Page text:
SCK CEN launches ‘Life after Fukushima’ lesson materials with computer game
Belgian youngsters know too little about radioactivity and nuclear risks. This is what Joke Kenens, a PhD student at KU Leuven and SCK CEN, noticed when she stood in front of the classroom in 2018. Today, she is launching the ‘Life after Fukushima’ lesson materials tailored to young people in the 12th and 13th years. The big deal? The accompanying computer game in which you can measure radioactivity yourself.
Life after a nuclear disaster
A shortage of teaching resources that explain radioactivity in an accessible way laid the foundation for the ‘Life after Fukushima’ lesson materials. The special thing about these materials is that they touch upon history and science lessons, as well as English and geography. At the same time, young people are introduced to ‘citizen science’, the popular phenomenon whereby citizens participate in scientific research.
Cross-curricular and all pupils
Joke's own classroom experiences reveal why the lesson materials are badly needed. Joke explains: “I noticed that secondary students do learn about radioactivity, but only during Physics and Chemistry lessons. The impact of a nuclear accident on a society was not discussed. I therefore felt a need to approach radioactivity from different disciplines. At the same time, I had a wealth of images and testimonies, thanks in part to my own trips to civilian labs in Japan as part of my doctorate. Thanks to the co-operation of SCK CEN colleagues from my research group SPS and from the SCK CEN Academy, we were able to make full use of this information and turn it into a wonderful whole.”
Michèle Coeck, Head of the SCK CEN Academy, confirms: “These lesson materials are cross-curricular, and all pupils from the 3rd grade (16 to 18 years old) of secondary education can use them. Joke puts STEM subjects in the spotlight in a casual way, lets young people learn about radioactivity in a multi-disciplinary manner and supports teachers with a ready-made package that fits in with the final attainment levels. We enjoyed helping to make this happen and are proud of the result achieved.”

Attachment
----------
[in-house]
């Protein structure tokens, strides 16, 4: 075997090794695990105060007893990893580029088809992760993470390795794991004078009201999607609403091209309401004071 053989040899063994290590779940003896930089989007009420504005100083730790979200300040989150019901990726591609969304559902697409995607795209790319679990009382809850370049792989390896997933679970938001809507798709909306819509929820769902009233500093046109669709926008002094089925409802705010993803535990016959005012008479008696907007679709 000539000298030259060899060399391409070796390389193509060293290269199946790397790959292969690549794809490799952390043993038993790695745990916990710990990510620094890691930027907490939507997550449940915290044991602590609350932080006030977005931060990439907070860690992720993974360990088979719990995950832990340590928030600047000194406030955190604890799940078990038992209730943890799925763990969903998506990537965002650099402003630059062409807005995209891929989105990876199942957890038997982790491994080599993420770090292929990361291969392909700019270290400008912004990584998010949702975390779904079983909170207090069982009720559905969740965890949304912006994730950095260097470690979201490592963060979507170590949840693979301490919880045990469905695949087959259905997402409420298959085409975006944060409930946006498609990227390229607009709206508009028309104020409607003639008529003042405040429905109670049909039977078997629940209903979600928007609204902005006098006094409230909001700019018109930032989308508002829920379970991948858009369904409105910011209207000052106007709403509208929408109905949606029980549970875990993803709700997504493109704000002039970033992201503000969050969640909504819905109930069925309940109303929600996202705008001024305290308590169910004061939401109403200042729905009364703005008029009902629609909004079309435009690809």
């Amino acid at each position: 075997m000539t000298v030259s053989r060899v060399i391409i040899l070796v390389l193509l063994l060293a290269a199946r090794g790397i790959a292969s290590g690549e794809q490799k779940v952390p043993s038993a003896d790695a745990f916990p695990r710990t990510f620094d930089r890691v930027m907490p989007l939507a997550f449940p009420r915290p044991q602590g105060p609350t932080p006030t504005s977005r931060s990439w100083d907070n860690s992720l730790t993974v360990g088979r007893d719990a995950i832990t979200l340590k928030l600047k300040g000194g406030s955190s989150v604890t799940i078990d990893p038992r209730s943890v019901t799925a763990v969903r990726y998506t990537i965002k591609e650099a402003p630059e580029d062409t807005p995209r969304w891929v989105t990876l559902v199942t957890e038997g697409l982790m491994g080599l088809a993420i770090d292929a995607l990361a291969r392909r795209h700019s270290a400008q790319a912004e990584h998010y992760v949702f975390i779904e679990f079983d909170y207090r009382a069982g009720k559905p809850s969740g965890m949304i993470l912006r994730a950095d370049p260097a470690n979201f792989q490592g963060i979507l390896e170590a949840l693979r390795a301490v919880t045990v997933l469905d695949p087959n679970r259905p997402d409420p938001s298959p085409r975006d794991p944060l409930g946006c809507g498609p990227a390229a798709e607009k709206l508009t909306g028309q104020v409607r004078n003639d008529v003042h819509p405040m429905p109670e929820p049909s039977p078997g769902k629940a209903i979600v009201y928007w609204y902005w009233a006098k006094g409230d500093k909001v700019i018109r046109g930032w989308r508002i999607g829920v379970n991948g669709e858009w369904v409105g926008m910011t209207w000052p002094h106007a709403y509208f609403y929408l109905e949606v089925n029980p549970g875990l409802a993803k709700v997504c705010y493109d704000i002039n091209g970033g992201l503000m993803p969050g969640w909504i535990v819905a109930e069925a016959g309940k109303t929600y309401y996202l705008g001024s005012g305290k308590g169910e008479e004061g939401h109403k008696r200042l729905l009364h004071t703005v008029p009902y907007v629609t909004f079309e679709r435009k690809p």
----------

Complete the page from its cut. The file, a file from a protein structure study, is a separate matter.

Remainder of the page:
True-to-life stories in 4 chapters
The lesson materials consist of 4 chapters that teachers can use as a whole or as separate parts. In each chapter, 17-year-old Masako takes the floor. Although she is a fictional character, her stories and photographs are based on real-life experiences. Catrinel Turcanu, Senior Researcher at SCK CEN, adds: “In Masako's story, you can recognise a mix of different research domains, including social sciences. Moreover, it's a timeless curriculum that can certainly be expanded upon in the future.”
In the 1st chapter, 11 March 2011, students learn about the cause and effect of the Fukushima disaster. Chapter 2 My life after Fukushima, covers the basics of radioactivity and shows how Japanese people got back to their lives. Chapter 3 Measuring radiation in a citizen's lab explains how to monitor radiation and zooms in on the principles of citizen science. The 4th and final chapter draws a comparison between the situation in Belgium and Fukushima. A Prezi presentation, printed workbook or the SCK CEN website form the basis of the lesson materials.
Interactive computer game: ‘Measure radioactivity yourself’
The icing on the cake of the lesson materials is to be found in Chapter 3: ‘Measuring radiation in a civilian laboratory’. Here, students are given the opportunity to measure radioactivity themselves – albeit through a computer game. With a Geiger-Müller counter, they explore the fictional village of Morishima (island of forests), mark radioactive sources and reassure local residents. The game was conceived and developed by Riccardo Rossa, a researcher at SCK CEN and a teacher at the SCK CEN Academy.
Dit project werd door SCK CEN uitgevoerd in het kader van het PISA-programma voor de integratie van sociale aspecten in nucleair onderzoek. Het lespakket kwam tot stand in samenwerking met de Cel Crisisbeheer en Beslissingsondersteuning, wetenschappers van SCK CEN en SCK CEN Academy.
Consult the SCK CEN website for the full lesson materials.
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